What’s in a name? I’ve asked myself that question, comparing civil unions in our state, Illinois, to full equal marriage just across the river in Iowa. We know the answer. We are living it.
When my wife and I crossed that river to marry in Iowa, I took her last name. How could I not? It was an act of self-affirmation and it was one action of many to show to the world that we belonged together. That one shared name, meant that we were a family.
On the day we married, I thought back to the moment when I applied for asylum. I was asked by the Asylum Officer to strike my wife’s name from my asylum application. That instruction was followed by a brief explanation that the Defense of Marriage Act would prevent her from being recognized as my spouse, even for the purpose of simply recording her existence as a fact on the application. While the asylum process exists to provide safe haven to the persecuted, at that moment it was distracted with the distracting business of erasing the existence of a U.S. citizen because of DOMA.
I thought of our first vows exchanged along with rings, many years before, an occasion which went unacknowledged by any state or federal law. That has improved though: for Iowa, for Illinois, and for us, as, surrounded by our friends and family, I wrote Andi’s last name as my new name on the marriage license form. I claimed it in my new signature, and from that moment on we shared a name.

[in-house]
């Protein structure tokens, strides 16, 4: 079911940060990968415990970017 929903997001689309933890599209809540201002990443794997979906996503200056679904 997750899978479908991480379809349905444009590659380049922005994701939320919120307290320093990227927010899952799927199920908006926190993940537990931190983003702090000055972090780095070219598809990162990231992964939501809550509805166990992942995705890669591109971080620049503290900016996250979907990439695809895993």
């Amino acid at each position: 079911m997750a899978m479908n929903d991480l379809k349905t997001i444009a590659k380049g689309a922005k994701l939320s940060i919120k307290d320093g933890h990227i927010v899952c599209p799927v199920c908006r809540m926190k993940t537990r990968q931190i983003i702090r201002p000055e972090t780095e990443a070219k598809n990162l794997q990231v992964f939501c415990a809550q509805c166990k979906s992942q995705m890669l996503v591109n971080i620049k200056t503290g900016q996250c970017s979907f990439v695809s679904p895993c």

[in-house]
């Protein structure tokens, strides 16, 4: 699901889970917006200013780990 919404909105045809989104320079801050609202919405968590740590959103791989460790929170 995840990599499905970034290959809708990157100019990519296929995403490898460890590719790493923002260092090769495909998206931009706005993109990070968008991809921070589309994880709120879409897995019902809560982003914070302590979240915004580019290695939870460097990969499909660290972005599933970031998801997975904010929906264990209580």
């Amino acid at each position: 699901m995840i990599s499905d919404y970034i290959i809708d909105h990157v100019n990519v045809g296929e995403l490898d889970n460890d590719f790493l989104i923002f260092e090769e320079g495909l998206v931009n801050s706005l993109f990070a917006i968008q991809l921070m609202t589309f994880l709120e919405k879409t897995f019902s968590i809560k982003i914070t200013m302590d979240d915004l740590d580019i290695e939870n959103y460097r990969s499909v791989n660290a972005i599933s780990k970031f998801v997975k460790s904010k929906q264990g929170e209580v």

Thank you, Iowa.
My Illinois state ID card was the only identification I had left as an asylum seeker, one that let me travel within US, if not outside it. As a stateless person, stripped of my citizenship by my own government, I was lucky to hold any identification to begin with. I frequently worried about what might happen if enough time had passed and the only identification that I held expired while my immigration case was still on hold. What happens if I ever lose it? I had no clear answer. The unlucky timing of my first hearings scheduled by the court landed me in a frozen state: just a few days short of eligibility to receive a temporary work authorization card. I was in limbo for an indeterminate time onward. This limitation came with the bonus of not being able to initiate a name change on a social security record, and, consequently, my only ID card. An irreplaceable, precious card, alas, with my maiden name on it.
What’s in a name? It was just a word printed on a piece of plastic, an identity card but not an identity that should matter. Considering other vital priorities – survival, safety, staying together – this particular uncorrected matter could be delayed. Despite the last name my only ID held, we were married. I introduced myself and signed paperwork using our shared last name. We informed the immigration court of our marriage and submitted a copy of marriage certificate to be examined at the next hearing.
Coincidentally, this hearing fell on the date of our first anniversary: June 15th was when Andi and I exchanged our rings and vows. Now, six years later, half of that day was to be taken by the immigration proceedings and the other half… I could not plan that far. It was not up to me.
As the proceedings began, I was required to state my name. And so, I leaned toward the microphone, and said it.
My judge looked at me and explained that for the purposes of the court, the proceedings would have to use my maiden name. Oh, I thought. Well, I tried. And then the judge continued, taking the time to add that it had to be done because my asylum application was originally filed using that name. I realized what he was saying. That was the only reason the judge had to use my maiden name.
It was a minor remark, but it came as a welcome surprise and thus was memorable.